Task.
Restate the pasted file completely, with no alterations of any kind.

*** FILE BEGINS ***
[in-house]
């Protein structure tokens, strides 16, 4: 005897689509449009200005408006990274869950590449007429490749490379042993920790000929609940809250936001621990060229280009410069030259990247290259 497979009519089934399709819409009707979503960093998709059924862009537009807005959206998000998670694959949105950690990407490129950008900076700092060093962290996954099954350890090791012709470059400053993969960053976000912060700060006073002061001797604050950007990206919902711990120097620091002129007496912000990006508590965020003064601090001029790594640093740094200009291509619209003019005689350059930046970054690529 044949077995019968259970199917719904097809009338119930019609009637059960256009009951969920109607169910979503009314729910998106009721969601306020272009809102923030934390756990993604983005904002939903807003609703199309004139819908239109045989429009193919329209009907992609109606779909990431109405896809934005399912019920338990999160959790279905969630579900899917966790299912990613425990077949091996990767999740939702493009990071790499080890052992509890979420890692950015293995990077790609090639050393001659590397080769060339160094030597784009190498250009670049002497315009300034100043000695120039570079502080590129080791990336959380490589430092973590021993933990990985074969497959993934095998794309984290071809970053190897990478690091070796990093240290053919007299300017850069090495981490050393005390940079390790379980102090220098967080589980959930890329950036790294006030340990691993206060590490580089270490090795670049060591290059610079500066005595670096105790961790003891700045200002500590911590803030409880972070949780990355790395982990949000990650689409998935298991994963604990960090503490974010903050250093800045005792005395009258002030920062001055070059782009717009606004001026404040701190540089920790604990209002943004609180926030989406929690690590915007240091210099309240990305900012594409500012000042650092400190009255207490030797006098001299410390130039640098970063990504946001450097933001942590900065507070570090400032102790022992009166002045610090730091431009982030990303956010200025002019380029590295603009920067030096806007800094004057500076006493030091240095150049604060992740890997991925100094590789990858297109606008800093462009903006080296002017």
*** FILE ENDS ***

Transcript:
[in-house]
């Protein structure tokens, strides 16, 4: 005897689509449009200005408006990274869950590449007429490749490379042993920790000929609940809250936001621990060229280009410069030259990247290259 497979009519089934399709819409009707979503960093998709059924862009537009807005959206998000998670694959949105950690990407490129950008900076700092060093962290996954099954350890090791012709470059400053993969960053976000912060700060006073002061001797604050950007990206919902711990120097620091002129007496912000990006508590965020003064601090001029790594640093740094200009291509619209003019005689350059930046970054690529 044949077995019968259970199917719904097809009338119930019609009637059960256009009951969920109607169910979503009314729910998106009721969601306020272009809102923030934390756990993604983005904002939903807003609703199309004139819908239109045989429009193919329209009907992609109606779909990431109405896809934005399912019920338990999160959790279905969630579900899917966790299912990613425990077949091996990767999740939702493009990071790499080890052992509890979420890692950015293995990077790609090639050393001659590397080769060339160094030597784009190498250009670049002497315009300034100043000695120039570079502080590129080791990336959380490589430092973590021993933990990985074969497959993934095998794309984290071809970053190897990478690091070796990093240290053919007299300017850069090495981490050393005390940079390790379980102090220098967080589980959930890329950036790294006030340990691993206060590490580089270490090795670049060591290059610079500066005595670096105790961790003891700045200002500590911590803030409880972070949780990355790395982990949000990650689409998935298991994963604990960090503490974010903050250093800045005792005395009258002030920062001055070059782009717009606004001026404040701190540089920790604990209002943004609180926030989406929690690590915007240091210099309240990305900012594409500012000042650092400190009255207490030797006098001299410390130039640098970063990504946001450097933001942590900065507070570090400032102790022992009166002045610090730091431009982030990303956010200025002019380029590295603009920067030096806007800094004057500076006493030091240095150049604060992740890997991925100094590789990858297109606008800093462009903006080296002017």